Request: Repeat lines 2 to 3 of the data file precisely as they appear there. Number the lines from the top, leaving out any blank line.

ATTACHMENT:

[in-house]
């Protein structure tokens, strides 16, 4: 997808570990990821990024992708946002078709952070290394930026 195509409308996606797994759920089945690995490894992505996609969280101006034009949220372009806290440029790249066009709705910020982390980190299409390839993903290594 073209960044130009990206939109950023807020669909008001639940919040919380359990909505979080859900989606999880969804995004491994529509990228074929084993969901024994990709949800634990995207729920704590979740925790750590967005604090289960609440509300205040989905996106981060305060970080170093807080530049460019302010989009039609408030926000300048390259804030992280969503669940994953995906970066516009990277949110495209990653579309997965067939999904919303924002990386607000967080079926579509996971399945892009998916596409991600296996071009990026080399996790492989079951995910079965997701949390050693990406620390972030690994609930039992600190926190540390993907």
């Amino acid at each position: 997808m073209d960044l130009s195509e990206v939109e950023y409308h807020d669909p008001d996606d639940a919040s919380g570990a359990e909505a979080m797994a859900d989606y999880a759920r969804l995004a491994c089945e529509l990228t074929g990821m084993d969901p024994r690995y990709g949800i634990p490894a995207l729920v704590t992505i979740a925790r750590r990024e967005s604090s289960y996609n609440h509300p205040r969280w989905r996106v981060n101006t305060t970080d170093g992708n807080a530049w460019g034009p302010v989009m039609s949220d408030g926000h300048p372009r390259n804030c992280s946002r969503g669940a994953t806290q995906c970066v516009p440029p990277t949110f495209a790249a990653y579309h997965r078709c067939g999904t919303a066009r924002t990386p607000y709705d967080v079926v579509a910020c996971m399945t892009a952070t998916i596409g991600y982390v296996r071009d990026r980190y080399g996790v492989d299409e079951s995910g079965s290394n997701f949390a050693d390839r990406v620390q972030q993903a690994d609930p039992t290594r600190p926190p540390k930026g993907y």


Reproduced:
């Protein structure tokens, strides 16, 4: 997808570990990821990024992708946002078709952070290394930026 195509409308996606797994759920089945690995490894992505996609969280101006034009949220372009806290440029790249066009709705910020982390980190299409390839993903290594 073209960044130009990206939109950023807020669909008001639940919040919380359990909505979080859900989606999880969804995004491994529509990228074929084993969901024994990709949800634990995207729920704590979740925790750590967005604090289960609440509300205040989905996106981060305060970080170093807080530049460019302010989009039609408030926000300048390259804030992280969503669940994953995906970066516009990277949110495209990653579309997965067939999904919303924002990386607000967080079926579509996971399945892009998916596409991600296996071009990026080399996790492989079951995910079965997701949390050693990406620390972030690994609930039992600190926190540390993907």
């Amino acid at each position: 997808m073209d960044l130009s195509e990206v939109e950023y409308h807020d669909p008001d996606d639940a919040s919380g570990a359990e909505a979080m797994a859900d989606y999880a759920r969804l995004a491994c089945e529509l990228t074929g990821m084993d969901p024994r690995y990709g949800i634990p490894a995207l729920v704590t992505i979740a925790r750590r990024e967005s604090s289960y996609n609440h509300p205040r969280w989905r996106v981060n101006t305060t970080d170093g992708n807080a530049w460019g034009p302010v989009m039609s949220d408030g926000h300048p372009r390259n804030c992280s946002r969503g669940a994953t806290q995906c970066v516009p440029p990277t949110f495209a790249a990653y579309h997965r078709c067939g999904t919303a066009r924002t990386p607000y709705d967080v079926v579509a910020c996971m399945t892009a952070t998916i596409g991600y982390v296996r071009d990026r980190y080399g996790v492989d299409e079951s995910g079965s290394n997701f949390a050693d390839r990406v620390q972030q993903a690994d609930p039992t290594r600190p926190p540390k930026g993907y």